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      Big changes in hurricane response coming to Horry County

      Major changes are coming to the way emergency management officials respond to hurricane threats in Horry County. Starting with the 2012 hurricane season which begins June 1, the new rules as written by the S.C. Emergency Management Division will require more Horry County residents to evacuate when a hurricane approaches the area, according to county officials.

      The changes are the result of a new study conducted by the Federal Emergency Management Agency and the U.S. Army Corps of Engineers. It's the first comprehensive study of hurricane response since Hurricane Hugo struck South Carolina in 1989, county officials said.

      The changes will include a new storm surge map that will impact a larger area of the county, new evacuation zones, more time allotted to evacuate people away from the coast, new emergency shelters available inland and a campaign to bring awareness to the evacuation zone concept, said Horry County public information director Lisa Bourcier.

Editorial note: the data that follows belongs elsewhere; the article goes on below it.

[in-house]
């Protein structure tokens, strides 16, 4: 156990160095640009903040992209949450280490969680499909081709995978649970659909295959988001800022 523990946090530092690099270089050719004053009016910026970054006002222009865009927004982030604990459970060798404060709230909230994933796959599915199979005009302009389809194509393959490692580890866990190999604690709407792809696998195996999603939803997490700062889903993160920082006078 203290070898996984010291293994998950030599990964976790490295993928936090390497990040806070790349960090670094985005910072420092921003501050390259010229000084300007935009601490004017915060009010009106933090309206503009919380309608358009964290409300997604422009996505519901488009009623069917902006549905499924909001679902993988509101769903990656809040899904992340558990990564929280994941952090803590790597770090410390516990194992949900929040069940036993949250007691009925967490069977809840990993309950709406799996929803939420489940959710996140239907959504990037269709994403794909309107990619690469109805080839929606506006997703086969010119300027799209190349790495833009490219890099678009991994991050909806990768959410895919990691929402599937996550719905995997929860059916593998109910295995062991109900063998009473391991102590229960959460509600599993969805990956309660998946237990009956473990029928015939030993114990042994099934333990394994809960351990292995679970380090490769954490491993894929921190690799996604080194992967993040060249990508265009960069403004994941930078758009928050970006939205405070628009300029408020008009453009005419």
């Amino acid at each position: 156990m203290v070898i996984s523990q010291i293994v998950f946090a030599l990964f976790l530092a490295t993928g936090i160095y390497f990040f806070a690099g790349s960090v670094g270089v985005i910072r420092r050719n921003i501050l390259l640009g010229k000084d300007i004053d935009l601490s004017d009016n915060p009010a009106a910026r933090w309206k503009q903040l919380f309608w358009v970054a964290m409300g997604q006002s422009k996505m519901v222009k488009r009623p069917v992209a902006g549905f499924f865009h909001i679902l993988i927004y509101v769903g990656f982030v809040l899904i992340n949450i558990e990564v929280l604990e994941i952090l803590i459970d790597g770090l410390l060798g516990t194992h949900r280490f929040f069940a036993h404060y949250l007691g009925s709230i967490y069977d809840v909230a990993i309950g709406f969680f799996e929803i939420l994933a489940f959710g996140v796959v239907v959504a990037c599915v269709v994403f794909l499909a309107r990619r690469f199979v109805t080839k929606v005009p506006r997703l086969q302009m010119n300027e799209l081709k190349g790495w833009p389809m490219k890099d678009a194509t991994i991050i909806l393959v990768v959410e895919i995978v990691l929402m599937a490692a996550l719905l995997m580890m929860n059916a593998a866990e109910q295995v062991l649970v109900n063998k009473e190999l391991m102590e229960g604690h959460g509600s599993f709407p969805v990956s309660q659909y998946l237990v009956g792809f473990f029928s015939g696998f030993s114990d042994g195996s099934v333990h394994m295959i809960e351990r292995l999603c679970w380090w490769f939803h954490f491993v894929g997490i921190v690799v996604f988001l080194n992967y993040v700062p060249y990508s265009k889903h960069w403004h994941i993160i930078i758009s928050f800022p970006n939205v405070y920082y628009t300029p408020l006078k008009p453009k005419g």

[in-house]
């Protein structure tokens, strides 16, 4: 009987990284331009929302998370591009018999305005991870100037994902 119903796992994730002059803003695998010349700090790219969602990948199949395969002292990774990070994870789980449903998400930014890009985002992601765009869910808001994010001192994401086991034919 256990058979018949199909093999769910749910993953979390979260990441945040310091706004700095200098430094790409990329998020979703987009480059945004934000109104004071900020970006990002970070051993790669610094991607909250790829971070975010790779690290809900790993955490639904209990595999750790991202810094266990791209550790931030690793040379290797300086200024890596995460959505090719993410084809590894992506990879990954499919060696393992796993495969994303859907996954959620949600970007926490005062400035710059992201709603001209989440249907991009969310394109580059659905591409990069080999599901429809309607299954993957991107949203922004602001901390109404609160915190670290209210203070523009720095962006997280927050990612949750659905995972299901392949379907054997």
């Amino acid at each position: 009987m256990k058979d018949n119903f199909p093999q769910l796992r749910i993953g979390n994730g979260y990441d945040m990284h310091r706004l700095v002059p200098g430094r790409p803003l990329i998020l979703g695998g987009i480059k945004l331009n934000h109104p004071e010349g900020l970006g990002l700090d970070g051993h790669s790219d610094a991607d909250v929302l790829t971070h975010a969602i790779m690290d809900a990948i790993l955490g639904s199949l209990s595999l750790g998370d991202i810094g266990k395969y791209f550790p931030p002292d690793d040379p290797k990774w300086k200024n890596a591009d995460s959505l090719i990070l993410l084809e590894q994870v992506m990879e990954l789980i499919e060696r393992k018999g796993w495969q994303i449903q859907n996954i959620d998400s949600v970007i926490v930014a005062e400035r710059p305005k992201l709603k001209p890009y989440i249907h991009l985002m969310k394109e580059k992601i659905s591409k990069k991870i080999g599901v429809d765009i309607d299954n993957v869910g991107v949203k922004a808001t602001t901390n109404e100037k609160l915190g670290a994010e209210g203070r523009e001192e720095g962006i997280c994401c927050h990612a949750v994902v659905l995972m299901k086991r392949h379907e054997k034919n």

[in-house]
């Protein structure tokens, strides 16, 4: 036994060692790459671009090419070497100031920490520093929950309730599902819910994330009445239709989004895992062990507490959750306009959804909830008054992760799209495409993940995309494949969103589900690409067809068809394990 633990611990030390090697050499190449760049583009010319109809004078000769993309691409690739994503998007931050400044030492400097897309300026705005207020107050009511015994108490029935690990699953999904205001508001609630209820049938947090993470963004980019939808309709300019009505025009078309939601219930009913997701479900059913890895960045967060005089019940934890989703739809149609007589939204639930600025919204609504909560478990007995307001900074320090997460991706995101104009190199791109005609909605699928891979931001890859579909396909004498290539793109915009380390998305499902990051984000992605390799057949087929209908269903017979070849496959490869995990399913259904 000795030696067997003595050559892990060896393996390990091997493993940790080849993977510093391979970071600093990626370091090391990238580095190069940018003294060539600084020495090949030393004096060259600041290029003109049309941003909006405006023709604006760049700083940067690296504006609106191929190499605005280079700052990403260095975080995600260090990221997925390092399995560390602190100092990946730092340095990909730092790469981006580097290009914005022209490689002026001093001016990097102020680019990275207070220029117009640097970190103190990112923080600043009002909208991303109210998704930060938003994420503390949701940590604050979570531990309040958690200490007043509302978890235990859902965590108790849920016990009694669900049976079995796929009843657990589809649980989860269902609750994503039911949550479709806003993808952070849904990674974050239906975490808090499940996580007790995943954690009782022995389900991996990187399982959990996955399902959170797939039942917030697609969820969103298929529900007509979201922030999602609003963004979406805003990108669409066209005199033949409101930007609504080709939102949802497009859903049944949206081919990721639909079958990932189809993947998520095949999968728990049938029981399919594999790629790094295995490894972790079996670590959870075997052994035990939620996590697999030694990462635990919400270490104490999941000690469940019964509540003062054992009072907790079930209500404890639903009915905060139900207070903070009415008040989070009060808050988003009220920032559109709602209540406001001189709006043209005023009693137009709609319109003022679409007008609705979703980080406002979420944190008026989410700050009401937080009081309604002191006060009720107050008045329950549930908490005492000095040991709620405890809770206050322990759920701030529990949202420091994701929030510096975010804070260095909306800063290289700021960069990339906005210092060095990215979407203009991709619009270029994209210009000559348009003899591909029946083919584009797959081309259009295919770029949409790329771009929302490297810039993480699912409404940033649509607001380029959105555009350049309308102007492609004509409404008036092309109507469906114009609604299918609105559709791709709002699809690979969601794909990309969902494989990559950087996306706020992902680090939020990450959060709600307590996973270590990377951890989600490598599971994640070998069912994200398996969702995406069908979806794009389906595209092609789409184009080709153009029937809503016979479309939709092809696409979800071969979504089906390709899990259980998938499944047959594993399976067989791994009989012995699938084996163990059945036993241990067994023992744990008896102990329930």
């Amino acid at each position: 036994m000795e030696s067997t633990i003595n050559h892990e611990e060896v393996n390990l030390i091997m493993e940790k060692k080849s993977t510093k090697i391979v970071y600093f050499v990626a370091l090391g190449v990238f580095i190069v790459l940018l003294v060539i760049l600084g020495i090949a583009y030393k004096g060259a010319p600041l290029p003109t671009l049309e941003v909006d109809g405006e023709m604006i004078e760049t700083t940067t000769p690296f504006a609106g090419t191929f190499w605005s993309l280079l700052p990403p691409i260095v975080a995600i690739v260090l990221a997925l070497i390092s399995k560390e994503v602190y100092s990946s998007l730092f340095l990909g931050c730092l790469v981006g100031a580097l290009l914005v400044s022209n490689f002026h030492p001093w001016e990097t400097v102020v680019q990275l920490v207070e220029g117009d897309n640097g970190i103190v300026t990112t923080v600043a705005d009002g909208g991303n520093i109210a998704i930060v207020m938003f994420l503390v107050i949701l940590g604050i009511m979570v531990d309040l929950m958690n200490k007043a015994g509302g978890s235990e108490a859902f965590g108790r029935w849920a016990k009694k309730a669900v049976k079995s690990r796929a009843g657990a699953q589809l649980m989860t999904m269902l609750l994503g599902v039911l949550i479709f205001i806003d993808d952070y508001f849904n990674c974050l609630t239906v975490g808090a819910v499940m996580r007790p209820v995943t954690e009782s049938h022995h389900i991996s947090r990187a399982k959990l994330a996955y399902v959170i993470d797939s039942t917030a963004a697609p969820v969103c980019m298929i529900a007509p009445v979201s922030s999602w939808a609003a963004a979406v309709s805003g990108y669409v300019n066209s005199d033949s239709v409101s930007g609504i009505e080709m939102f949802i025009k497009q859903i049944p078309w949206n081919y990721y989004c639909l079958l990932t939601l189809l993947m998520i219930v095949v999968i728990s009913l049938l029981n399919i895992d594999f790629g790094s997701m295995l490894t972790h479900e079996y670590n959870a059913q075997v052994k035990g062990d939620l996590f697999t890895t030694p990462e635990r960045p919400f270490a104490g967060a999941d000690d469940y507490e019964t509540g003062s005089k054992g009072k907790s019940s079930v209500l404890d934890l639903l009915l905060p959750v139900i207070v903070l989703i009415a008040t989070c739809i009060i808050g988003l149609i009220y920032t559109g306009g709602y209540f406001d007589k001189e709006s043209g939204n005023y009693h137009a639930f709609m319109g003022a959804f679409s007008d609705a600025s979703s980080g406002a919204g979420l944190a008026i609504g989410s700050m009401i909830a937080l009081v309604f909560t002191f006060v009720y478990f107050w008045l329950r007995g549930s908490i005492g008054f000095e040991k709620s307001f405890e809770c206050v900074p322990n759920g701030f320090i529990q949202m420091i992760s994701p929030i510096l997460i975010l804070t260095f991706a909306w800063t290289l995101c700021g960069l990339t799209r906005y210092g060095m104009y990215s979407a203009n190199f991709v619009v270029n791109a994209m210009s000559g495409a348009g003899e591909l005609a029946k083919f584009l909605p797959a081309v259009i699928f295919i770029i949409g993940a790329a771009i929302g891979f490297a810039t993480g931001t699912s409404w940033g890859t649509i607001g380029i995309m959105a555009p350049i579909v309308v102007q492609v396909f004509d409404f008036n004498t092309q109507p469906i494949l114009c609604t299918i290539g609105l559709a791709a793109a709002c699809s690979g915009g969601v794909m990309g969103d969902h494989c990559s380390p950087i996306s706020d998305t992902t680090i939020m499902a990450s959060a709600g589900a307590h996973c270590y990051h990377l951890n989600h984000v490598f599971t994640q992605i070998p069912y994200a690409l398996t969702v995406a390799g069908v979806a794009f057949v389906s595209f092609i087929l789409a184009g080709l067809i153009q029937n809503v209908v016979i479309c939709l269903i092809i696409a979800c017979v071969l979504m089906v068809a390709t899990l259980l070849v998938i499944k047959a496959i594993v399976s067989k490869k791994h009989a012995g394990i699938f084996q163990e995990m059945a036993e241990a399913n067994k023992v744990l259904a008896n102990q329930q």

The biggest change will be that future evacuations will be based on a hurricane's storm surge potential, instead of its wind speed, Bourcier said. That change makes sense, she said, because flooding - not wind - causes the most damage in a storm.

      "We've seen storms in the past that are category 4 storms, but very small storm surge, so we evacuate too many people," Bourcier said. "So the state is actually trying to decouple that and really look at the storm surge, because we actually evacuate for storm surge and not wind."

      Evacuation routes will not change, since no new major highways have been built in the county to take people away from the coast. But some emergency shelters will move to new locations, because the old shelters will now be in storm surge zones.

      The danger from storm surge has always been there, but emergency management planners now have better technology to be able to measure it, Bourcier said. The changes will mostly effect those who live in inland areas and not along the coast, she said.

      "We're looking at a lot of what (Hurricane) Floyd did, the back flooding that happens on the Socastee creeks and Winyah Bay and how the flooding comes on the backside of the county."

      Many people who haven't been required to evacuate during past hurricanes will have to do so now, Bourcier said, so she's hoping county residents will take the time to learn about changes in hurricane response, as county officials roll out the new rules next month.

      "We've got several events planned, we've got lots of town hall meetings, we're putting together a web site and actually some interactive applications for the iPad that people can use as well, concerning a lot of these changes."

      For more on the hurricane forecast for 2012, click here.